Back in 1998, I accepted a job transfer that took me - a young 20-something (somewhat) naive girl - away from my small rural Mayberry-esque hometown in Tennessee. There was a six-month stint in Stamford, CT before the job ultimately landed me in Charlotte, NC where I now call home.
The time in CT was a chance for me to experience life in the Big City, what with NYC being just a short train ride away and my illusions of grandeur did not disappoint - those six months are still categorized as one of the best times in my life. I dealt with upper management, worked on mahogany row, had dinners with first- and second-tier officers of the company. I was amongst the upper crust and I wanted to make a good impression and not portray the Ellie Mae Clampett stereotype that some of my new acquaintances had already dubbed me.
Our work group was out one evening and the good food and fine wine flowed. We discussed important business matters, we socialized. I felt dignified, classy, like one of them. I was making my mark as an up-and-coming upper cruster. It was my time to shine. Several of us branched off after dinner and ended up at a swanky, expensive restaurant called Telluride (which, sadly, is now out of business.) It was dark and cozy, a little noisy (maybe there was a band? I don't remember) and just the type of place that made me feel like I was somebody. My coworker Henry and I were sitting at the bar together - Henry was a very distinguished gentleman, a bit older than me and he had plans to retire to his cabin in Maine with his lady friend and feast on lobsters every day. Henry had a strong New England dialect that was sometimes hard for my Southern brain to decipher quickly in conversation.
As we chatted, Henry ordered a fruit and cheese platter for the two of us to share and just as the waitress sat it down in front of us, Henry leaned over and asked me (what I thought was), "Would you like a fork?" I replied in my sweet Southern drawl, "Awww no thanks. I'll just use my fingers." Because that's what people do with a cheese and fruit platter no matter how refined they are, right? Am I right??
No sooner had the words left my mouth did Henry look at me like I had just sprouted a second head on my shoulders. Such a quizzical look he had! There was an awkward silence. Crickets chirped. I could sense the crumbs from my upper crust persona falling away and every ounce of my faux refinement evaporating. In reality what he asked me was, "Would you like a Port?" Because that's what refined people do with a fruit and cheese platter. I was mortified at my naivety and my inability to comprehend. I wanted to crawl under the bar and forget that I had just exhibited total Ellie Mae behavior.
Nearly 15 years later, anytime I see a bottle of Port I still get a good chuckle over that story. It has become one of those legendary self-deprecating stories that I tell about myself and it came to my mind recently when I opened this bottle of Founders Reserve Sandeman Port. I've come to realize in my later years that it's much better to act and be who you truly are, no matter how simplistic you may see yourself as compared to others. What truly matters is depth. That theory is much like a bottle of fine Port itself - simplistic in appearance, characteristics and taste but refined and complex all at the same time.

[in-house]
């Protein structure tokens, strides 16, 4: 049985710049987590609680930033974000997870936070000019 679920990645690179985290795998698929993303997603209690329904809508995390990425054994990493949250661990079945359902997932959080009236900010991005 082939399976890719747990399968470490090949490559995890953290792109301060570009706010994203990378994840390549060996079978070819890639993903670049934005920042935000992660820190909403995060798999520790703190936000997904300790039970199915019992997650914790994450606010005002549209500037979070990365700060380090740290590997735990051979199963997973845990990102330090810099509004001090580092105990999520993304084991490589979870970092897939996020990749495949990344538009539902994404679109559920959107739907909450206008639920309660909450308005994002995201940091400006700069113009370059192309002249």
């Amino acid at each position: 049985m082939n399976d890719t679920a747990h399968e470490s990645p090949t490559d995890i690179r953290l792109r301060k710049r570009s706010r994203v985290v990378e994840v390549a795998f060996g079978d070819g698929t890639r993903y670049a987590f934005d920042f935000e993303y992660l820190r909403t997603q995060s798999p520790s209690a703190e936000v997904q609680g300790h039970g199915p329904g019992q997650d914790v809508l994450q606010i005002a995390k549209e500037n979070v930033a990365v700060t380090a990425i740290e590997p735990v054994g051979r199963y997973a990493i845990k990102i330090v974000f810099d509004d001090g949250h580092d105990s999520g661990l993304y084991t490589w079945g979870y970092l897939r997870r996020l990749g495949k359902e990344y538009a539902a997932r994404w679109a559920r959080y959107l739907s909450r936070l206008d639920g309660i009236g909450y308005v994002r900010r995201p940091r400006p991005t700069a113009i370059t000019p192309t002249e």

Port wine is a rich, fortified Portuguese wine. Traditionally thought of as a sweet wine, it is also available as a dry or semi-dry variety. It is very aromatic and typically served as an aperitif or dessert complement to fine cheeses, chocolate or vanilla ice cream. Wines labelled "port" in the United States can hail from anywhere in the world but those called "Dão", "Oporto", "Porto", and "Vinho do Porto" are recognized as originating only from Portugal. In 1790, George Sandeman founded a wine business in London and purchased a cellar in Portugal nearly twenty years later. He was a pioneer in quality, labelling and distribution who wanted to give his customers the assurance of quality, so in 1805 his company was the first to brand a cask. The Sandeman brand was trademarked in 1877, making it the oldest in the world. In 1880, they became the first Porto house to export bottled and labelled wines and by 1914, the brand was being sold all around the world. The label features "The Don" and became the very first iconic logo for wine.
Sandemans' dark, ruby red Port begins with an aroma that reminds me of the gallons of sweet, fruity Welch's grape juice that I consumed as a kid. A "furry" sensation, which is created by the tannins, is notably present and it has a nice long finish.
If you have one of those CO2 carbonators (like Sodastream), you can enjoy a light and refreshing Founders Fizz cocktail. I decided not to get too complicated with my Sandeman Founders Reserve Port, instead enjoying it paired simply with a rich and creamy sea salt caramel gelato while I enjoyed a lovely quiet evening on my patio, reflecting on how far I've come from that once naive, small town girl I once was. No matter who you are, Sandemans Port will make you feel distinguished, classy, and dignified.
Visit their website for interesting stories about the Sandeman brand as well as for cocktail recipes and ways to pair their products. May we also suggest this poached pears in port recipe - an easy and elegant finish for any summertime meal.